The longest ever cultural festival kicked off on Wednesday in Istanbul, Turkey's most populous city. Picture: Henri Bergius,

Istanbul - The longest ever cultural festival kicked off in Istanbul, Turkey's most populous city, in a bid to revive tourism and commerce battered by terror attacks and a coup attempt.

The so-called Beyoglu Festival will last 50 days at the iconic Taksim Square in Beyoglu, a district at the heart of Istanbul known until recently for its vibrant night life and as centre of art, design and fashion.

The area is losing its glory as more and more shops, restaurants, cafes and art galleries, including those on the well-known Istiklal Avenue, are being shuttered in the wake of a series of suicide bombing attacks over the past year and a coup attempt on July 15, which killed at least 120 people, scaring away foreign visitors.

“The terror attacks and the failed coup attempt have caused a considerable distress among the shop owners and the tourists,” said Ahmet Misbah Demircan, mayor of the Beyoglu municipality, at the opening ceremony of the festival.

“Beyoglu, which has been the centre of art, fashion and innovation for centuries, will become an even more vivid place with this festival,” he said.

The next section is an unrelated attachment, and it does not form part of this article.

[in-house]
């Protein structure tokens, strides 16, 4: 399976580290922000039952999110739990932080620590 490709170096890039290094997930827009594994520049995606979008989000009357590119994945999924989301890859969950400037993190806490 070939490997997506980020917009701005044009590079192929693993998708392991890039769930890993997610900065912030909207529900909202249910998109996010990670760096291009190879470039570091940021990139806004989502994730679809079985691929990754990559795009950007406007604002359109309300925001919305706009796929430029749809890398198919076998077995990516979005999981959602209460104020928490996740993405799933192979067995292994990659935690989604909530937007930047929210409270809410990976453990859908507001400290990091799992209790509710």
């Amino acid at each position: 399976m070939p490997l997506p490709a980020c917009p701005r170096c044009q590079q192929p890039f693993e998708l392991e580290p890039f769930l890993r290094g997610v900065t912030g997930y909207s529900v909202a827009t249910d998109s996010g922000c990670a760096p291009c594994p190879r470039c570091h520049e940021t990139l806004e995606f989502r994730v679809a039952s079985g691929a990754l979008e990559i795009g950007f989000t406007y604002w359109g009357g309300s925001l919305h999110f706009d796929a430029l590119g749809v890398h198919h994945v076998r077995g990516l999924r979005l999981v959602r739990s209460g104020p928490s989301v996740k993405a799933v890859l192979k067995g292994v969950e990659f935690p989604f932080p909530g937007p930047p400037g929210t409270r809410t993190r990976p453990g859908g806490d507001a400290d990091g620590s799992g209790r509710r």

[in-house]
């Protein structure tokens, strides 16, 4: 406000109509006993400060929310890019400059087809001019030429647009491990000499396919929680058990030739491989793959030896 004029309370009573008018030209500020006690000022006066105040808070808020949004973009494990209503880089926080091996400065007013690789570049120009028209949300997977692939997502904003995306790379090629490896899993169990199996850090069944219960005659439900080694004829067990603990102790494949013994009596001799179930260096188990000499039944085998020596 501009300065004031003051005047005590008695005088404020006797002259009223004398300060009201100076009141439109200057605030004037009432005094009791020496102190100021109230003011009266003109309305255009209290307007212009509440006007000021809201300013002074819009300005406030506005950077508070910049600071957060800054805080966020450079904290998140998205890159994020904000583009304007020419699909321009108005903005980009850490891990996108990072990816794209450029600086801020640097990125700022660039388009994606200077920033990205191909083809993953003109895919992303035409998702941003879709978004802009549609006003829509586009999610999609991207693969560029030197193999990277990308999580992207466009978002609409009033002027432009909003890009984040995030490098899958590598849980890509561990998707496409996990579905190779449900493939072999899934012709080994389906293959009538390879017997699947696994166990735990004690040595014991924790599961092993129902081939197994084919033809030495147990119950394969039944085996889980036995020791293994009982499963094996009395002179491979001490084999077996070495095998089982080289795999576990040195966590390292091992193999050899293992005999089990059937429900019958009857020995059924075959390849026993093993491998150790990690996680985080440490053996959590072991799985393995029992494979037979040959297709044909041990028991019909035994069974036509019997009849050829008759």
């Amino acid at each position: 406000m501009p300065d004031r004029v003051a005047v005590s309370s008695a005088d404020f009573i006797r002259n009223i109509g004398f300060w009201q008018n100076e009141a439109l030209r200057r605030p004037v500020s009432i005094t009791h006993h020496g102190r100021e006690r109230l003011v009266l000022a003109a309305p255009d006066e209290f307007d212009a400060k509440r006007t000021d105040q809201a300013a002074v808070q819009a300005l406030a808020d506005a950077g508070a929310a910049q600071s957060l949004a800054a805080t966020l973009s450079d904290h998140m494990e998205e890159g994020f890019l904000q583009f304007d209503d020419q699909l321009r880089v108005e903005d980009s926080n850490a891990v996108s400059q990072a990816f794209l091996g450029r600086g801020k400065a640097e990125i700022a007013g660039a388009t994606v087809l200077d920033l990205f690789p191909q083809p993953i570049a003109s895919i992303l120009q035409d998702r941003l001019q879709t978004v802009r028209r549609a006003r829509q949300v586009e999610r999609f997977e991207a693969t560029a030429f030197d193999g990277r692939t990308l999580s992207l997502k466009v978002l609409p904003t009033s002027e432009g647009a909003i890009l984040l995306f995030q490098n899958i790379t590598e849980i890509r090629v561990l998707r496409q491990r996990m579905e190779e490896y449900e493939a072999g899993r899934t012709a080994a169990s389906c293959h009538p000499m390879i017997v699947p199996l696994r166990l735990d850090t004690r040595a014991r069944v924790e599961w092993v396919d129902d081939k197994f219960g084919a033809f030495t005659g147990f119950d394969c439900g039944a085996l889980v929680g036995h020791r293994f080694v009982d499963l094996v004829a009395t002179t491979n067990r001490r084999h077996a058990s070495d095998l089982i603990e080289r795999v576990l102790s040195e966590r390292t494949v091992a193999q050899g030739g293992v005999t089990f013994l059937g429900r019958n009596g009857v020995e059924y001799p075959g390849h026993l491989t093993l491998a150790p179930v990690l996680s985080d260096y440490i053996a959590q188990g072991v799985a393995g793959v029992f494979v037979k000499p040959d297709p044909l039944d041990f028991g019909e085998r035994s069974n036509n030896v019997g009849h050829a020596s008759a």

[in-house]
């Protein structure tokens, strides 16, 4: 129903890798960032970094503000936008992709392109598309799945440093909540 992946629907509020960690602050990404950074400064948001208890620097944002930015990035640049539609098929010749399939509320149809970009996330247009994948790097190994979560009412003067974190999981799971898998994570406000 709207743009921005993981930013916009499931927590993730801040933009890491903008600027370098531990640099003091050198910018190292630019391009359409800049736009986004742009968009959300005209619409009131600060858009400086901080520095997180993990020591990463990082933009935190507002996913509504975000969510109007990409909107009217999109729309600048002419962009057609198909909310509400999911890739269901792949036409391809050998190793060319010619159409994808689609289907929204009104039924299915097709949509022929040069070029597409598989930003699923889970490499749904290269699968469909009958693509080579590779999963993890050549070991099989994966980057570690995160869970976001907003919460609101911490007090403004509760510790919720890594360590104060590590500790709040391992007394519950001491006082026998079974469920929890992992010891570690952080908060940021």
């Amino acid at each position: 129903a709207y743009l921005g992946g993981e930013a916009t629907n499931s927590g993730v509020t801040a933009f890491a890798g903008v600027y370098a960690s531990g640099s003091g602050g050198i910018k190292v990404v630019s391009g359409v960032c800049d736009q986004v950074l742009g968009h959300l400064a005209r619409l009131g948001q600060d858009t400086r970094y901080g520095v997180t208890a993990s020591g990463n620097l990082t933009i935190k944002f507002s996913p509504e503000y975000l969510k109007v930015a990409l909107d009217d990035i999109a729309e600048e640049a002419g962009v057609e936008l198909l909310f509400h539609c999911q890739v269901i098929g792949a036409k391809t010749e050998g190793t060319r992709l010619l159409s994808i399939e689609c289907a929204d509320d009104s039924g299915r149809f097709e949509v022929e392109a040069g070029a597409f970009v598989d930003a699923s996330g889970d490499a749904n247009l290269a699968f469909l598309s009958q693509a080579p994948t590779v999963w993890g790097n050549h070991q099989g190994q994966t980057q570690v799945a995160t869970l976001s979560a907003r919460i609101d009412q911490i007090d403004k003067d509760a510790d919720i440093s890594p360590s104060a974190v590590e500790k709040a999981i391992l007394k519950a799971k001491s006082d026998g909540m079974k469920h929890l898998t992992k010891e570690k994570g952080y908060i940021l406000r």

The festival is expected to draw 400 prominent antique salesmen, second-hand booksellers, designers, handicraft artists and scientists from across the country.

“We are here to support Beyoglu,” said Talat Turnalar, a seller of antique record players.

“In the past, Beyoglu was a centre where people could visit without any hesitation or without any fear of terror attacks.” “We want Beyoglu to go back to its old good days,” Turnalar said.

Ugur Ozay, an antique salesman, said the festival will be a very good opportunity to bring people together following the horrible terror attacks and the failed coup.

“Our hopes are quite high,” he said. “It will succeed to unite people under the humanism of culture and art.”